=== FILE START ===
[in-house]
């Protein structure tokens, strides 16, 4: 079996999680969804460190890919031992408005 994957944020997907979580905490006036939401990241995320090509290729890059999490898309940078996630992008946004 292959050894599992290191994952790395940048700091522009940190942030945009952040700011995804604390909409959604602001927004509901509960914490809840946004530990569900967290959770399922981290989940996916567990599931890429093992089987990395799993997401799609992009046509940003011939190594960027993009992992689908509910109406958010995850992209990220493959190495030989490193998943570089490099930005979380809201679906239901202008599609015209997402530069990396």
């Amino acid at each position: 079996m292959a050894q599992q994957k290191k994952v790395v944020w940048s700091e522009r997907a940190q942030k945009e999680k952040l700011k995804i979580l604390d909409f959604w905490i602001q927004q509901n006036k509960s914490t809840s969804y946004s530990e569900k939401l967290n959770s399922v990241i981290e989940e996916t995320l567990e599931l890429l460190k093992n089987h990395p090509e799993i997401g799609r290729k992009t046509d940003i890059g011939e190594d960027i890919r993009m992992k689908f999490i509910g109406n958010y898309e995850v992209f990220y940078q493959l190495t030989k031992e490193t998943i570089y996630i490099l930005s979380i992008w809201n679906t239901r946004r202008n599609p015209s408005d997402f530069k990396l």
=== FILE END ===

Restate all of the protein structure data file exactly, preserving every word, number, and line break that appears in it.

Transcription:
[in-house]
């Protein structure tokens, strides 16, 4: 079996999680969804460190890919031992408005 994957944020997907979580905490006036939401990241995320090509290729890059999490898309940078996630992008946004 292959050894599992290191994952790395940048700091522009940190942030945009952040700011995804604390909409959604602001927004509901509960914490809840946004530990569900967290959770399922981290989940996916567990599931890429093992089987990395799993997401799609992009046509940003011939190594960027993009992992689908509910109406958010995850992209990220493959190495030989490193998943570089490099930005979380809201679906239901202008599609015209997402530069990396």
């Amino acid at each position: 079996m292959a050894q599992q994957k290191k994952v790395v944020w940048s700091e522009r997907a940190q942030k945009e999680k952040l700011k995804i979580l604390d909409f959604w905490i602001q927004q509901n006036k509960s914490t809840s969804y946004s530990e569900k939401l967290n959770s399922v990241i981290e989940e996916t995320l567990e599931l890429l460190k093992n089987h990395p090509e799993i997401g799609r290729k992009t046509d940003i890059g011939e190594d960027i890919r993009m992992k689908f999490i509910g109406n958010y898309e995850v992209f990220y940078q493959l190495t030989k031992e490193t998943i570089y996630i490099l930005s979380i992008w809201n679906t239901r946004r202008n599609p015209s408005d997402f530069k990396l």